Why Mal Brough flew free
MAL Brough has defended chalking up nearly $19,000 worth of flights during a six-month period when he was not serving parliament.
Mr Brough, who hopes to oust Peter Slipper as Member for Fisher at the next election, racked up $10,638.67 in personal flights and $7522.56 in family travel from January 1 to June 30 last year.
The former Member for Longman lost his seat in November, 2007.
He said the flights were used as past of his Federal Government-supplied Gold Pass which entitled long-serving MPs and their spouses to a certain amount of free travel each year.
Mr Brough said he took the flights to conduct "charitable work in indigenous communities".
If it were up to him, he would see the system changed.
"I don't think this form of entitlement should be there," he said. "I'd be only too happy to see the end of it as it is not justifiable. It used to be unlimited but the Howard government capped it to 25 flights."
Special Minister of State Gary Gray has referred the Gold Pass scheme to the Remuneration Tribunal for review. A decision is expected before Christmas.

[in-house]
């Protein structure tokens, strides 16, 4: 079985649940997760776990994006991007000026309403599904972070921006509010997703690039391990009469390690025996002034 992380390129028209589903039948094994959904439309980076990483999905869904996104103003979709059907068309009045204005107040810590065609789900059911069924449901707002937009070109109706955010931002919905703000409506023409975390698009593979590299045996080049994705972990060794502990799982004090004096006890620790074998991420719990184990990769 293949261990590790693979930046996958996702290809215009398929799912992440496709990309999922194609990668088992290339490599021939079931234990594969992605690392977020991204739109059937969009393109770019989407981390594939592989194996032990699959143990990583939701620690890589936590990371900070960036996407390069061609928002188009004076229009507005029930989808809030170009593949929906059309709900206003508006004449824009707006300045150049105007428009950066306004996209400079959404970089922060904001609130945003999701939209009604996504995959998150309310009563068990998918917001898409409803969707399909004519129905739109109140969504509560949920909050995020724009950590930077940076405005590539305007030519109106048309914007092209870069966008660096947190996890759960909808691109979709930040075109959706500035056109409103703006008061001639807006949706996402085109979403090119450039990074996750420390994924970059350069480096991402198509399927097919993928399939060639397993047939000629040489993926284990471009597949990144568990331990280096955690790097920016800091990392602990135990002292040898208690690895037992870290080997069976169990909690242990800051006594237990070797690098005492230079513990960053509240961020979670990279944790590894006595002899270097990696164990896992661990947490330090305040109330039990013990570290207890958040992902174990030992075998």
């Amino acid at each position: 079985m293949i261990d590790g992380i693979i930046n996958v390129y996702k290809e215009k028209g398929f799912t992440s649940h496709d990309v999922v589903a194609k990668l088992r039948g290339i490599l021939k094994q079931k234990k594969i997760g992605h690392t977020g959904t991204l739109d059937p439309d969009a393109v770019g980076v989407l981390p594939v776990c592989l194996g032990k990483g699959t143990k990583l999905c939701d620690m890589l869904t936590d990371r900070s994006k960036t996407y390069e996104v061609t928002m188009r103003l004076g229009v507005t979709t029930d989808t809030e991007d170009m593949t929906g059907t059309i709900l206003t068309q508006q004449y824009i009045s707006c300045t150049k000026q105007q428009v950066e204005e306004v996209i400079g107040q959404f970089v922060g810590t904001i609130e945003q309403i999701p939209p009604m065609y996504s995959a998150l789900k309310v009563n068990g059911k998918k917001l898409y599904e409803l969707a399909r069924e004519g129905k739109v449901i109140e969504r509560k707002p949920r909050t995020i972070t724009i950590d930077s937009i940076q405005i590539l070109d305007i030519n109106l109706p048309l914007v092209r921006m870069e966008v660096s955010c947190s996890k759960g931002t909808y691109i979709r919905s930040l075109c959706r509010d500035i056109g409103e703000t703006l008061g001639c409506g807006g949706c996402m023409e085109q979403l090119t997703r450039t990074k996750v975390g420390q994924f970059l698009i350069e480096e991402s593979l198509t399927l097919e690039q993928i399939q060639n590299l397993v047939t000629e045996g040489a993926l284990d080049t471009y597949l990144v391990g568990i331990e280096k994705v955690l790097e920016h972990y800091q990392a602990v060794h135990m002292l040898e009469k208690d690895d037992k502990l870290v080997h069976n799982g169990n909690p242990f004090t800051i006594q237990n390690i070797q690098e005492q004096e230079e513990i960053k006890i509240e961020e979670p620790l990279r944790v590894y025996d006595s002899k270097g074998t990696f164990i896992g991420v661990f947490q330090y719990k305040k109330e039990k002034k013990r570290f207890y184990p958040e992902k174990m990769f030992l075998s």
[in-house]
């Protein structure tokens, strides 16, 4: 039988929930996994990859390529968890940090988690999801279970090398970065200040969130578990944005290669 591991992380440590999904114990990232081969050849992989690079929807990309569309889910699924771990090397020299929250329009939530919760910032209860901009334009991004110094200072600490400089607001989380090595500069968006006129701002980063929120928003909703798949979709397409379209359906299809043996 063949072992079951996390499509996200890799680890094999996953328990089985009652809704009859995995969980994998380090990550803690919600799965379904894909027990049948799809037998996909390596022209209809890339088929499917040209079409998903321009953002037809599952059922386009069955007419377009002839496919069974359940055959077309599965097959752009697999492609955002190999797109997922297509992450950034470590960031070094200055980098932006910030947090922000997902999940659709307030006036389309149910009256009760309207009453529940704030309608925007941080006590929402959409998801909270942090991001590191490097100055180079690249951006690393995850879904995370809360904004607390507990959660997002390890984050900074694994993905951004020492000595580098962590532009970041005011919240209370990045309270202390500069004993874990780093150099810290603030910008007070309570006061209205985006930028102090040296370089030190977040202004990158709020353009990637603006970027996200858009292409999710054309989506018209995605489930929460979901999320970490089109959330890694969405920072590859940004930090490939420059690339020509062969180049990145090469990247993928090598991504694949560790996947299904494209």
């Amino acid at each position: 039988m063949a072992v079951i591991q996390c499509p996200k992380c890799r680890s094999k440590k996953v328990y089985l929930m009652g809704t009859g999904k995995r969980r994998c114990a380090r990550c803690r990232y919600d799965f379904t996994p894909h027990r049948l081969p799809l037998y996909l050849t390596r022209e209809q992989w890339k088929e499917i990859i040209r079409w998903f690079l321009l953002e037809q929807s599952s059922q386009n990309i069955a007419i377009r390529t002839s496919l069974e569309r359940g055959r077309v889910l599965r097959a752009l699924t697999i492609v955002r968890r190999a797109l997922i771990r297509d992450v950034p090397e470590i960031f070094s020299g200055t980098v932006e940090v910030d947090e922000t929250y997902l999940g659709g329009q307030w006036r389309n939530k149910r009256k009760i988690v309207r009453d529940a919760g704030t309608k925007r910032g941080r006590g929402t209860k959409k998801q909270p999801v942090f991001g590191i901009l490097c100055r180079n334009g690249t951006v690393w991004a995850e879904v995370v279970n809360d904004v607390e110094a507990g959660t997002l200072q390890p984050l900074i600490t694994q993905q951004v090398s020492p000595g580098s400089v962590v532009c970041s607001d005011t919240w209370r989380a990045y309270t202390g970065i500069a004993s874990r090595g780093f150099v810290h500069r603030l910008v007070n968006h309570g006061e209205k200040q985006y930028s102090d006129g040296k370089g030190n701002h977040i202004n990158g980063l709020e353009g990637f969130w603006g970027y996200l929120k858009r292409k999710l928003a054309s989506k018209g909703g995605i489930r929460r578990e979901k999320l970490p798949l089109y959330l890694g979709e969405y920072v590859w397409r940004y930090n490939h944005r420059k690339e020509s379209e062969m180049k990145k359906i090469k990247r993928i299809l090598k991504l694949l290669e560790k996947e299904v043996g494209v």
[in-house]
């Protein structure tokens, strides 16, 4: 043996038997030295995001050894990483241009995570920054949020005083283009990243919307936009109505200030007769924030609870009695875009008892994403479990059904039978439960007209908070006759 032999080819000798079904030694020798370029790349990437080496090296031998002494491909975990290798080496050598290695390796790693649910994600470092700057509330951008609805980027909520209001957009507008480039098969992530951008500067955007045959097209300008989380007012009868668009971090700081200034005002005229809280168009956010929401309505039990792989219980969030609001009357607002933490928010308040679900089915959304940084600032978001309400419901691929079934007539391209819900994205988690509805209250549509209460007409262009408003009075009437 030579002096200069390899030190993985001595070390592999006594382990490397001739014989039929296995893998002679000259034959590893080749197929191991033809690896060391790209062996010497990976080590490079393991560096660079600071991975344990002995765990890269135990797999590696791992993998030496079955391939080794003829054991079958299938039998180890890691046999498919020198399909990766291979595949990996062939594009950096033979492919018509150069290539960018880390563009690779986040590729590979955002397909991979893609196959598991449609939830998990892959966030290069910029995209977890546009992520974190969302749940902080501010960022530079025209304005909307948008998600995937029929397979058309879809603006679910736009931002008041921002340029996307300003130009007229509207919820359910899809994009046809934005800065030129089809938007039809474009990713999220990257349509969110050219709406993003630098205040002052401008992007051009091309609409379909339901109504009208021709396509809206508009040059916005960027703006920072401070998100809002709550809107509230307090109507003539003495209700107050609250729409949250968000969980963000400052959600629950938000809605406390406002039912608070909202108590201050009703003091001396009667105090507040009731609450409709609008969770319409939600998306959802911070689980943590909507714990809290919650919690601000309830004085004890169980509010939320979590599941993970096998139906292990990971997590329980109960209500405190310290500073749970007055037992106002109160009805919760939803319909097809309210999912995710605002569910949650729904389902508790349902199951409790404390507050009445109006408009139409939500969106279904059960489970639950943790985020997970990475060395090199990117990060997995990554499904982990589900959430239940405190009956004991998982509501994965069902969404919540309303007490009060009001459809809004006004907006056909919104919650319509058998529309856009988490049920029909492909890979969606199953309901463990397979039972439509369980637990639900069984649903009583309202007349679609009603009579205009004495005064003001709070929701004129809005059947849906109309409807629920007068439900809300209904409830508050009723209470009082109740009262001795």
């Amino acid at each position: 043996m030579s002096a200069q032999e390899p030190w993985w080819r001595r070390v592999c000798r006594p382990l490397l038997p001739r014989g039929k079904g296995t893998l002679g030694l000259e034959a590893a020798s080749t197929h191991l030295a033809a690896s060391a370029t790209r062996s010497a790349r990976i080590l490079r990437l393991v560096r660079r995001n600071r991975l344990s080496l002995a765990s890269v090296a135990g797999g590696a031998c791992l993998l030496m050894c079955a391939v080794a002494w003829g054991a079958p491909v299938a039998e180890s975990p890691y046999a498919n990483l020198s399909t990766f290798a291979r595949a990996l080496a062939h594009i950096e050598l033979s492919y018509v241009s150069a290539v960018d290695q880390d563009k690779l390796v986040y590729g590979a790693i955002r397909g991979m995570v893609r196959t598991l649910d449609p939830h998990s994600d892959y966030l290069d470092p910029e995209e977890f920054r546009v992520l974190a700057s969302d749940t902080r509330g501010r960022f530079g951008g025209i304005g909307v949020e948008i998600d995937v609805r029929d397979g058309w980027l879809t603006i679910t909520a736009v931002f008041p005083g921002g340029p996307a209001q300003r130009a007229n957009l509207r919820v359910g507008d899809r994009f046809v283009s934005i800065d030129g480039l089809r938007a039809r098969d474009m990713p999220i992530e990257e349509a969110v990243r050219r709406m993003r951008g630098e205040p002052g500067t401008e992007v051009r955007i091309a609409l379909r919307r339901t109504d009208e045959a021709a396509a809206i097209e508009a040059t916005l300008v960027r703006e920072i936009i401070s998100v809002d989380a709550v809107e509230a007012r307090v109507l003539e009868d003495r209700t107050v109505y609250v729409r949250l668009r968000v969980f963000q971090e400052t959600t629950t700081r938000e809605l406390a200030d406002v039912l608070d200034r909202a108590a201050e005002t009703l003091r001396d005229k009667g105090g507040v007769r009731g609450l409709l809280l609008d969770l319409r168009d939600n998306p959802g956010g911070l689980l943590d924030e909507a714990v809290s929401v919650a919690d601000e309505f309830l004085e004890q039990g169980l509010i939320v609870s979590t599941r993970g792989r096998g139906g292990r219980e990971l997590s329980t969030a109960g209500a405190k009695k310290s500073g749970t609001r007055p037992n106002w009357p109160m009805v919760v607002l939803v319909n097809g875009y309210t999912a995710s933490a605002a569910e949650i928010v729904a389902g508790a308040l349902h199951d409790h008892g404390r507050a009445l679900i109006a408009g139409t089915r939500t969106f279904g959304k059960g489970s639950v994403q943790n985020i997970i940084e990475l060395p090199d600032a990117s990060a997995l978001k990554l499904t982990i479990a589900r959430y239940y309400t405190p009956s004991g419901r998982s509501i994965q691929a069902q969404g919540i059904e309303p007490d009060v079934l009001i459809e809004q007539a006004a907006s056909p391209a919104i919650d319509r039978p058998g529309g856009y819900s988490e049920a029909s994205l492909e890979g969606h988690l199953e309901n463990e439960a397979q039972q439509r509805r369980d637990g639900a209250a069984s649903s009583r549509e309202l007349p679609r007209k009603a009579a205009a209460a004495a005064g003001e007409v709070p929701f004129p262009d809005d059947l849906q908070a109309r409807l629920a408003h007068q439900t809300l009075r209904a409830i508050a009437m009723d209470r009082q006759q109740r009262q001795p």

Mr Gray told ABC Radio that he was "well aware people see it as something that's an unjustified perk".
His views were shared by Coalition Leader Tony Abbott, who said it had "outlived its usefulness".
A newspaper reported this week that 72 former MPs who have been out of parliament for 10 years or more still benefited from the Gold Pass scheme at a cost to taxpayers of tens of millions of dollars.
What Life Gold Passes provide:
- Are available to federal MPs who serve 20 years in Canberra or six years as a minister
- Entitles those MPs to 25 return business class domestic flights a year
- Entitles those MPs' spouses to 25 domestic return trips if accompanying the pass holder
- Entitles former prime ministers to 40 flights a year
- Travel passes available to former MPs who do not qualify for a Gold Pass; MPs who serve once can receive 12 return trips for six months